wed 06/07/2022

The Edge of Our Bodies, Gate Theatre | reviews, news & interviews

The Edge of Our Bodies, Gate Theatre

The Edge of Our Bodies, Gate Theatre

American coming-of-age drama gets the Gate's 35th anniversary season off to a gripping start

Shannon Tarbet as Bernadette in expressive moodBill Knight

Sixteen-year-old Bernadette is determined to write short stories. She's a promising writer, describing her own feelings, the strangers and friends who cross her path in telling detail.

Occasionally, the similes are a little forced: an old man has a face like wet Kleenex; the disappearance of her boyfriend's mother "looms over everything like a dinner plate glued to the wall".  She admits she gets into trouble for including too many similes, but her descriptions could never be accused of lacking colour. Most of all, like any teenager, she needs an audience.

Bernadette's life is going through a patch which she knows makes good material. She is pregnant; her boyfriend, a narcissist with his own family problems, may be losing interest in their relationship; her father has left home for a statuesque air stewardess and her pill-popping mother spends her days distractedly watching the Shopping Channel. Bernadette takes the train to New York and has a sexual encounter of sorts with a stranger. And - importantly - in a school production of Genet's The Maids, in which two servants role-play their mistress and plan to kill her, she is to be Claire, one of the murderous plotters.

The action of The Edge of Our Bodies takes place on the stage of the school theatre set for The Maids. In Lily Arnold's atmospheric, claustrophobic design, antique mirrors serve to represent both the theatrical nature of The Maids, in which the main characters act out scenes displaying jealousy of their mistress and her selfish hauteur, and also the self-absorption of the teenager.

Shannon Tarbet in The Edge of Our BodiesThe only other character to enter Bernadette's Technicolor world in our presence is the school maintenance man (Trevor Michael Georges) who really needs to clear up and go home after the lone teenager's moments of wild abandon when she dances to loud music and chucks the furniture about. The interaction between the two lasts a few moments, but Bernadette's place in the world changes instantly as an adult sweeps up around her. She is suddenly small and vulnerable, a problematic child. And this, of course, raises the possibility that her point of view is highly coloured, that she is an unreliable narrator. Whether or not events occur exactly as she reports, her combination of complete immersion in the melodrama of her own emotion, her ironic writer's detachment and her sense of dislocation, of being, as she puts it, on the edge of her body, ring absolutely true.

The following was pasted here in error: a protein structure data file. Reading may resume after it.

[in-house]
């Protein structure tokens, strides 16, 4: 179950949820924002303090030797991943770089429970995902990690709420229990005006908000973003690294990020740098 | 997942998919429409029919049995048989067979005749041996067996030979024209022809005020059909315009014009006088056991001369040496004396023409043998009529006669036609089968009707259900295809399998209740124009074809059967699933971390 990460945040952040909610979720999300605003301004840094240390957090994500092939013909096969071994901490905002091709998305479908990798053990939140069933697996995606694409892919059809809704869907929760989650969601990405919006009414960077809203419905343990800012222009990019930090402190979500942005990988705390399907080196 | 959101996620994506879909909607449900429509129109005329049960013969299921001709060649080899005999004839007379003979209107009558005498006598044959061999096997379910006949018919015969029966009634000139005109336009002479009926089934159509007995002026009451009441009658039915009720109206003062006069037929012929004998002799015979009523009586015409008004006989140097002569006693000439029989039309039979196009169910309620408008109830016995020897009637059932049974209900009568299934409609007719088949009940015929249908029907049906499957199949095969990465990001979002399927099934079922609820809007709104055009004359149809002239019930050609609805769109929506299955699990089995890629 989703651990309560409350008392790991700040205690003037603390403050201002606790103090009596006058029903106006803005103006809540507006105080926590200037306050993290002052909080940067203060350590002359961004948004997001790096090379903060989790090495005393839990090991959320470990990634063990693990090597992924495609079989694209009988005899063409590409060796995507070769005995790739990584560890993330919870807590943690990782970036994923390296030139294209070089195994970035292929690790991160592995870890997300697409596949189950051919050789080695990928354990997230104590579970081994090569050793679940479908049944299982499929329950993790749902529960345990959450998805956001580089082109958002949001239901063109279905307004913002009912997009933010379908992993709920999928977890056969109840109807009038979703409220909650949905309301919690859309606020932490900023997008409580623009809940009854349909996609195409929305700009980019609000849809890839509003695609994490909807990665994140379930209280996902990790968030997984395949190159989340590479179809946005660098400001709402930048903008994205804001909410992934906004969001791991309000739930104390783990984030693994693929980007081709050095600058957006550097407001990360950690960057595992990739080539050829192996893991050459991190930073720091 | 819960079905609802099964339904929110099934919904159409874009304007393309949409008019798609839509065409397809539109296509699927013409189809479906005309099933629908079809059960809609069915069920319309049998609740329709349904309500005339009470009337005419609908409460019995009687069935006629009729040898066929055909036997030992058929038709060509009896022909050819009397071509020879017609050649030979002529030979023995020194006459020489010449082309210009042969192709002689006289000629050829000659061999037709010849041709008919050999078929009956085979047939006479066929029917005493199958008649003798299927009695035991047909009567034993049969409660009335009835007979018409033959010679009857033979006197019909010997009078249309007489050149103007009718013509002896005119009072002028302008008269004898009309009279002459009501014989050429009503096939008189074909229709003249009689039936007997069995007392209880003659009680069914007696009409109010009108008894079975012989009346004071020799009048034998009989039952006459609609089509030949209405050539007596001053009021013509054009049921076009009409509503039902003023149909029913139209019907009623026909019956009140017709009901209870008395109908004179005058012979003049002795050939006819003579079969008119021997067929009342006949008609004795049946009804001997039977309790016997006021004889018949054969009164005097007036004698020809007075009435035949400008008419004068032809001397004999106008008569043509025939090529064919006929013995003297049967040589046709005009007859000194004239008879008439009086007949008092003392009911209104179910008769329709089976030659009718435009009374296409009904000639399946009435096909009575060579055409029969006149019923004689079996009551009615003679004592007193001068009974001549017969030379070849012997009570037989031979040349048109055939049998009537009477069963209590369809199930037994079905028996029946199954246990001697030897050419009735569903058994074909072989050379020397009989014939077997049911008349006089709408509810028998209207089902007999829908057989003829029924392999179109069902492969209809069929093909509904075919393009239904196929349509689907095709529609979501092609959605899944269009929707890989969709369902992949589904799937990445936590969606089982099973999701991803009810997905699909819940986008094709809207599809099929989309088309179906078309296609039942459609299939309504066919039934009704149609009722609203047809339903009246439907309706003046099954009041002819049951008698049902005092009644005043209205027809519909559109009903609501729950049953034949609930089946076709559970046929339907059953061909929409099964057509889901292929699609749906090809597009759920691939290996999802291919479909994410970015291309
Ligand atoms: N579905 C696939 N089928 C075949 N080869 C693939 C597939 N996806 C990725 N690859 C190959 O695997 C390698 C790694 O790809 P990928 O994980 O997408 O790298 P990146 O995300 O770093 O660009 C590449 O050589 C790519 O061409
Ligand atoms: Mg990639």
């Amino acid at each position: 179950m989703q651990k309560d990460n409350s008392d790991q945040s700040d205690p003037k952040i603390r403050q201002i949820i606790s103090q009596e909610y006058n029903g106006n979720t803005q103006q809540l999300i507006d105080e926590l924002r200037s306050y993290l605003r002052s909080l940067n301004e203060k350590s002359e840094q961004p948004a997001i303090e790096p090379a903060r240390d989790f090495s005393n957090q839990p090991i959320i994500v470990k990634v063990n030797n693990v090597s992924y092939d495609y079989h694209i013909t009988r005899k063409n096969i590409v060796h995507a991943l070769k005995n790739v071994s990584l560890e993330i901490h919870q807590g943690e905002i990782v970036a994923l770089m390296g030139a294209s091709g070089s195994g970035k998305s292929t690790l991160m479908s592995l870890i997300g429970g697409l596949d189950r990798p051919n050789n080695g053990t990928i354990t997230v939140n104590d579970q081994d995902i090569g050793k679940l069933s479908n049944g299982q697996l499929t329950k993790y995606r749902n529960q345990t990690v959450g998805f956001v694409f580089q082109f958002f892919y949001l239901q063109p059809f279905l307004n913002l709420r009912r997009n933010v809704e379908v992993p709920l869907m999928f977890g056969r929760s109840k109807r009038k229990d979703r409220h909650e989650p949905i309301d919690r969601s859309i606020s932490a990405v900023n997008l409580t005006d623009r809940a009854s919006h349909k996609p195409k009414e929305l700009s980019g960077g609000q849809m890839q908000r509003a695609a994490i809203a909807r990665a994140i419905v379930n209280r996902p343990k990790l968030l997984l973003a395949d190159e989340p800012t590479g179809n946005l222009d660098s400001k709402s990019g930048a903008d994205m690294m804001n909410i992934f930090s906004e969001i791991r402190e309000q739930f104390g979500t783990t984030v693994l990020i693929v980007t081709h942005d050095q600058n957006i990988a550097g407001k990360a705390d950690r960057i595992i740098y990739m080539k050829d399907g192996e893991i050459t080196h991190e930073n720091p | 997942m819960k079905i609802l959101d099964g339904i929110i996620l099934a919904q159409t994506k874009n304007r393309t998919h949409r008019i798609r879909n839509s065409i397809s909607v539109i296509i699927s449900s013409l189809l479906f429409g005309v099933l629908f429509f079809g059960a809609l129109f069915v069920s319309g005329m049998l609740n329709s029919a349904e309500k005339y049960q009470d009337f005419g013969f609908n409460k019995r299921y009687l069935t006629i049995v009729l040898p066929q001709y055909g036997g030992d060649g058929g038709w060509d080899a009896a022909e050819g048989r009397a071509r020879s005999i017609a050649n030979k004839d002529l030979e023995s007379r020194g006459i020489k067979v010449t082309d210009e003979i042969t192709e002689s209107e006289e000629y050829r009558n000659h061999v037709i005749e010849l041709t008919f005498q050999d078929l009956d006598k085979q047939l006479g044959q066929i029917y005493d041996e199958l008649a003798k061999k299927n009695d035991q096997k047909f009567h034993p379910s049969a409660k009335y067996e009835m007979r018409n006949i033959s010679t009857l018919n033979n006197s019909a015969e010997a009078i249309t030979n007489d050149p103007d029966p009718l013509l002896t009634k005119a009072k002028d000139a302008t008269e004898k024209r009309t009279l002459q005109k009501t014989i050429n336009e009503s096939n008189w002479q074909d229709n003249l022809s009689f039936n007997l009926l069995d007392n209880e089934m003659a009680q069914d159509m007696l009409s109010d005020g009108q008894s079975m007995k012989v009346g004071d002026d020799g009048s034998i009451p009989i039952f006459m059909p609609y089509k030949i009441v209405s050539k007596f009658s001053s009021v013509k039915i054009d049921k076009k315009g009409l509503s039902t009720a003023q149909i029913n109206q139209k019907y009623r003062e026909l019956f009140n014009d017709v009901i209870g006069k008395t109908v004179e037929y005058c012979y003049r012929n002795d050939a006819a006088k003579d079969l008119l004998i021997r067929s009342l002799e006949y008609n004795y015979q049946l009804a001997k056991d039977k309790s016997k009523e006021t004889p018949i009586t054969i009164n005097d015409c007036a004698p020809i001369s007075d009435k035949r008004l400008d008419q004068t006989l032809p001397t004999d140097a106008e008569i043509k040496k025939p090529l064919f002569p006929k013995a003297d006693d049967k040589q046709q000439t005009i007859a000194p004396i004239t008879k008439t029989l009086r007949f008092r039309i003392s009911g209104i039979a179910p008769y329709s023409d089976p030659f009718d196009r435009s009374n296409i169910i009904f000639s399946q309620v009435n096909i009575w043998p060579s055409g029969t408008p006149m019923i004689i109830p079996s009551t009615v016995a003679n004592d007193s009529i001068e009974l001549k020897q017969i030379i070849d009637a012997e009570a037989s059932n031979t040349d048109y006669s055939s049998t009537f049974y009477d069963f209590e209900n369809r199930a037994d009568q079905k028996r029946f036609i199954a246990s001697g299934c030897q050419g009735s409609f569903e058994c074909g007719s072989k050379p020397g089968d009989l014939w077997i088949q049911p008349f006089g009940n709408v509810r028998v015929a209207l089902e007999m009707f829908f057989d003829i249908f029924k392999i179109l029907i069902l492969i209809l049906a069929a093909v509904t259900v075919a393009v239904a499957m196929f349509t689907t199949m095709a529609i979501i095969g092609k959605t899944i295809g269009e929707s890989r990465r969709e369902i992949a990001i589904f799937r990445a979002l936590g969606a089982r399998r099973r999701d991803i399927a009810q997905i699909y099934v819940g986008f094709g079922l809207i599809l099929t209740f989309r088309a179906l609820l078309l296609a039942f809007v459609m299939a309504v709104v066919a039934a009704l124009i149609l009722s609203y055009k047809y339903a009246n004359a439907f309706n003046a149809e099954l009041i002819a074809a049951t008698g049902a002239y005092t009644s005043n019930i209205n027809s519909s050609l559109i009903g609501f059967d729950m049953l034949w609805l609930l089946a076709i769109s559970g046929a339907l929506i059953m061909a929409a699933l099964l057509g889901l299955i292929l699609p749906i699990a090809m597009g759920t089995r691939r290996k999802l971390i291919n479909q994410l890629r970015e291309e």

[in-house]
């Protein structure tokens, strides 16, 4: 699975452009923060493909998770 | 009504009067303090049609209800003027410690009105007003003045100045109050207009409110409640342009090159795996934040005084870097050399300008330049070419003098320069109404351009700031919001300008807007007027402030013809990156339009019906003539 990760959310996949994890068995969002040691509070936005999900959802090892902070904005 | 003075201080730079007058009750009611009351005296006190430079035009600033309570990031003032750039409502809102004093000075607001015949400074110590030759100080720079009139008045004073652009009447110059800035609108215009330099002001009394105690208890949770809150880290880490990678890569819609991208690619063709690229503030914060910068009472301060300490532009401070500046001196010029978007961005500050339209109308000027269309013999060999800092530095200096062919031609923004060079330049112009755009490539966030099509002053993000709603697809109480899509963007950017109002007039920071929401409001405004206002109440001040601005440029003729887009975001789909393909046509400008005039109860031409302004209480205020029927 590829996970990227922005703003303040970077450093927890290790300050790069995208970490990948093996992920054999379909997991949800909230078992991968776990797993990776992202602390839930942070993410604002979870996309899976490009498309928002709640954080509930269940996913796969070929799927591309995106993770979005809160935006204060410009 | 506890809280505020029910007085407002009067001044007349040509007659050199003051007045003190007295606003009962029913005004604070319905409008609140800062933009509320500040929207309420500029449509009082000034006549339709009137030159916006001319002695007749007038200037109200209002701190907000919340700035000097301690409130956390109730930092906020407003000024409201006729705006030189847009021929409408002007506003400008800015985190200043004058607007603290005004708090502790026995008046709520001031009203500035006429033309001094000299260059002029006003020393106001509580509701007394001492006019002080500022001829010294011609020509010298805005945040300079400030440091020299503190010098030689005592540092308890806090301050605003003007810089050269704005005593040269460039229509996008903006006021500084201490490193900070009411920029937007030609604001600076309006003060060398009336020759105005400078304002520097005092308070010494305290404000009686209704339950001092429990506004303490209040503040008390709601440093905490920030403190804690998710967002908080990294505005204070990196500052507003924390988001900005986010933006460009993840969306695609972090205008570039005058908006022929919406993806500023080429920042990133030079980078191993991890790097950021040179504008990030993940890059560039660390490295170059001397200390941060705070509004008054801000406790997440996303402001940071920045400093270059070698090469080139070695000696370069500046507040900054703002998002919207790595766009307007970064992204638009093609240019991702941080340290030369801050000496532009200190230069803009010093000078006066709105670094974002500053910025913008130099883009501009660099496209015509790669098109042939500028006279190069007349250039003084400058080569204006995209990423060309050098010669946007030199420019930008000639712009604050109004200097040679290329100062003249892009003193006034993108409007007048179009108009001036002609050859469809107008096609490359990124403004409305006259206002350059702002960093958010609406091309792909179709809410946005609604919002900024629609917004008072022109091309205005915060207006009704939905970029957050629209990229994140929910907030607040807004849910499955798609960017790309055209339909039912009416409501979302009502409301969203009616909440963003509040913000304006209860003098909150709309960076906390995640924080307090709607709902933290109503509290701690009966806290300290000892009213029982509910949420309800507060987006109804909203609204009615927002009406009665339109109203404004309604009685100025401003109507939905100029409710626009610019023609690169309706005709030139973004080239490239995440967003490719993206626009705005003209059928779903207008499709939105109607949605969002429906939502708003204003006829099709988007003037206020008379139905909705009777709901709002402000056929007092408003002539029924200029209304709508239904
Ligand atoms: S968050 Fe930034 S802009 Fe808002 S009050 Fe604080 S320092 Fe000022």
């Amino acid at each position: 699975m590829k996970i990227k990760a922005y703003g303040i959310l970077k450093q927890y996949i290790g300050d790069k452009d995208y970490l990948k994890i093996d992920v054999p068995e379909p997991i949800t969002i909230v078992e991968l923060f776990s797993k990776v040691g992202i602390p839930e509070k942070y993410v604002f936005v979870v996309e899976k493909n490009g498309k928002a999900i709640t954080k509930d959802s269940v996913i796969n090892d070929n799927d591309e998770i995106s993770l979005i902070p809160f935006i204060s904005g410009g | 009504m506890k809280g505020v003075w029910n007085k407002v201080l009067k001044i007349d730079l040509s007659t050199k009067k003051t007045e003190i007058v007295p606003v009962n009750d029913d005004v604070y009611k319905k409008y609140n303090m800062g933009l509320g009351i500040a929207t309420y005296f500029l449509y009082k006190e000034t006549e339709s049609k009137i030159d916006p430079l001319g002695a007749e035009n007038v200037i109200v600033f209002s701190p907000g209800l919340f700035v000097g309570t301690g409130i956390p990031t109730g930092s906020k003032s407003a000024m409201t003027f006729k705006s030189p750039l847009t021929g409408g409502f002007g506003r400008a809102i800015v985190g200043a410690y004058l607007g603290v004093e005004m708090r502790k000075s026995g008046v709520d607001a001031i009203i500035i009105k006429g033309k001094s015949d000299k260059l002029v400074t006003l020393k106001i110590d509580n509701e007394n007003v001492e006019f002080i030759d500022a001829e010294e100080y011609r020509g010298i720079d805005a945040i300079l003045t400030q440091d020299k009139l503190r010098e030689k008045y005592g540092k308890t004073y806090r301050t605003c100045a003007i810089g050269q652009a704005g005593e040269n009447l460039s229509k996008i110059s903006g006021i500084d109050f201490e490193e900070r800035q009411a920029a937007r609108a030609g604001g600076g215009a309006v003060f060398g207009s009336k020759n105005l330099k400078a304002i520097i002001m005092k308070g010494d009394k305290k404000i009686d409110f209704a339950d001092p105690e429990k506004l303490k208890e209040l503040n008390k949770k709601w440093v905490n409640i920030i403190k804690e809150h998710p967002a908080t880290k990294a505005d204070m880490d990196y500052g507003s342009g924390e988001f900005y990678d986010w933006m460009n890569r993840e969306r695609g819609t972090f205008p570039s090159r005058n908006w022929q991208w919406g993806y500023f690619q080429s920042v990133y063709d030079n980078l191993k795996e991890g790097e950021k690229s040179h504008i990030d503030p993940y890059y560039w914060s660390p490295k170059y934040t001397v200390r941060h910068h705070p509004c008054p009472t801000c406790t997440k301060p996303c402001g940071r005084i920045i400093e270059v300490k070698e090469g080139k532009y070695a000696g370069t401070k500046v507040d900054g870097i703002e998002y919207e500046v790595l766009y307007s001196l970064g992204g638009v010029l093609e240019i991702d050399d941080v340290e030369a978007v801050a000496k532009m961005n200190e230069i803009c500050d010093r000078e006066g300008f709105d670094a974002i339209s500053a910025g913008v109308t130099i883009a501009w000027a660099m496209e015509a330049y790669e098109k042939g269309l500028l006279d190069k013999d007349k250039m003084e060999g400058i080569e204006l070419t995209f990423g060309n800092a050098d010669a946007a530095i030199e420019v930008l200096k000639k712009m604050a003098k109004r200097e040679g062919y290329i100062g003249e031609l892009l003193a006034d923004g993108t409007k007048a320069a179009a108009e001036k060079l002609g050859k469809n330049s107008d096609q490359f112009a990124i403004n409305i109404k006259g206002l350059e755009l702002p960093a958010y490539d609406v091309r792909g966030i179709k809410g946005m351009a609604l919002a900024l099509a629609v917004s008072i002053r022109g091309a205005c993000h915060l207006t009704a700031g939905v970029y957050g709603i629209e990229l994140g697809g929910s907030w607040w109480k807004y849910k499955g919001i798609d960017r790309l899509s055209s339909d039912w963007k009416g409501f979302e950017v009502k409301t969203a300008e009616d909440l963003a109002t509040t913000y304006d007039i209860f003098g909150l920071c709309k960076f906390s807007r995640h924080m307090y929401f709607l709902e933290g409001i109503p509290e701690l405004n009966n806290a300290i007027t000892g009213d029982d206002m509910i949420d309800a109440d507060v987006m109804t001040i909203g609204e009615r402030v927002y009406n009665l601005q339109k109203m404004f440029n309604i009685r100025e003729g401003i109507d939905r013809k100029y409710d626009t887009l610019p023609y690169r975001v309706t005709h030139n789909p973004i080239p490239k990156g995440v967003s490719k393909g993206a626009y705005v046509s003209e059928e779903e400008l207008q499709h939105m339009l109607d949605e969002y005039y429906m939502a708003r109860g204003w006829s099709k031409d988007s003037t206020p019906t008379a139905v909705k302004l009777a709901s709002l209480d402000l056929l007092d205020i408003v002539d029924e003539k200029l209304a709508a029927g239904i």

Adam Rapp's play, the first of three in the Gate's "Who Does She Think She Is?" season to celebrate the theatre's 35th anniversary, finds the female teenager's voice with some panache and Shannon Tarbet inhabits Bernadette with absolute conviction. She speaks for all but five or ten of the 75 minutes, mainly as precocious, music-mad East Coast Bernadette, occasionally as Bernadette the American teenager playing Claire playing the mistress in a strained approximation of posh English. For perhaps a third of the time she is reading from her writer's notebook. Although there are moments when this threatens to stretch the patience of the audience, the storytelling under Christopher Haydon's crisp direction is never less than gripping. Rapp and Tarbet make all the characters - her boyfriend's dying father, strangers on a train, Tanya the bar hostess and Marc the unappetising pick-up - loom into life. However she copes with becoming an adult, there is no questioning Bernadette's (and Rapp's) gifts as a writer.

Bernadette's life is going through a patch which she knows makes good material


Editor Rating: 
Average: 4 (1 vote)

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